“Honesty is more than not lying. It is truth telling, truth speaking, truth living and truth loving.” James E Faust
A few months ago I was working with a senior team who had been through a buy-out, a restructure and redundancies all within 9 months. Now that things had begun to stabilise the team knew they had to do things differently. The new vision had higher expectations of performance, more focus on monitoring and measuring how things were being done as well as what was achieved. The challenge for the new team was how to hit these targets given
a) the new expectations were far more ambitious than anything they had achieved before
b) they were still learning about each other
c) many in the organisation who they were relying on for the throughput were still recovering from the process of redundancy which had seen many of their long-term colleagues leave and many of their roles changed.
In this dynamic and competitive age, these challenges are not unusual – although all 3 at the same time on the back of already significant change was disconcerting and unsettling.
The business leaders knew working harder was not an option. The top team and supporting teams were not slackers. The fact they had survived the restructure was testimony to the skill set, attitude and resilience of each leader. And yet, doing more of the same would not cut it.
It’s a situation I’ve seen before. The key to their success was not in working harder, but in working smarter through strengthening honesty with each other and the business. And this is how to achieve it:
Start by owning and grading the level of honesty you have with your team, your boss and your peers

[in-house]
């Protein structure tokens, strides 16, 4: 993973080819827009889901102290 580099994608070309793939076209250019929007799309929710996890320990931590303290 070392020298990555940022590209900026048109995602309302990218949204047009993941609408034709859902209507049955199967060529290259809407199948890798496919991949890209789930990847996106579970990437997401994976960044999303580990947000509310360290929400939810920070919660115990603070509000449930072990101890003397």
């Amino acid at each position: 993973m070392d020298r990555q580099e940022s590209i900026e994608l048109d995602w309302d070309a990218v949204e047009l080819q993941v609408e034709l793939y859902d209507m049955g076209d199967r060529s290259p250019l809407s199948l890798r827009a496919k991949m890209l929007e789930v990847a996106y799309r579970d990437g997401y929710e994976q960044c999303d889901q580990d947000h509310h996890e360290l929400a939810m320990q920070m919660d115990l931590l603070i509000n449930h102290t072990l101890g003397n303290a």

Understand what competes with you not being even more honest
Promote safety alongside honest dialogue to ensure people feel safe and protected to take risks to say what needs to be said without reprisal
Discharge but don’t discard how you feel
Use a structure that strengthens value rich dialogue resulting in new agreements and improved rapport/respect
Take a look at how things work within your team and your business
How would you rate the level of honest conversations you have right now? How safe does it feel to say what you need to in order to make things better?
What gets in the way of deeper, more honest conversations?
What could you achieve personally and collectively if you could make this happen?
Author: Helga Davies, Influencing and Impact Specialist
Helga is sought out by many of our clients for her enviable reputation for strengthening leaders’ ability to influence and impact. She coaches senior leaders and top teams in large organisations facing rapid change, complexity and ambiguity.
With over 20 years of coaching experience, Helgas has built a strong reputation for supporting senior managers to improve business results. She coaches senior executives towards high performance and strategic influencing to build and sustain collaborative working relationships.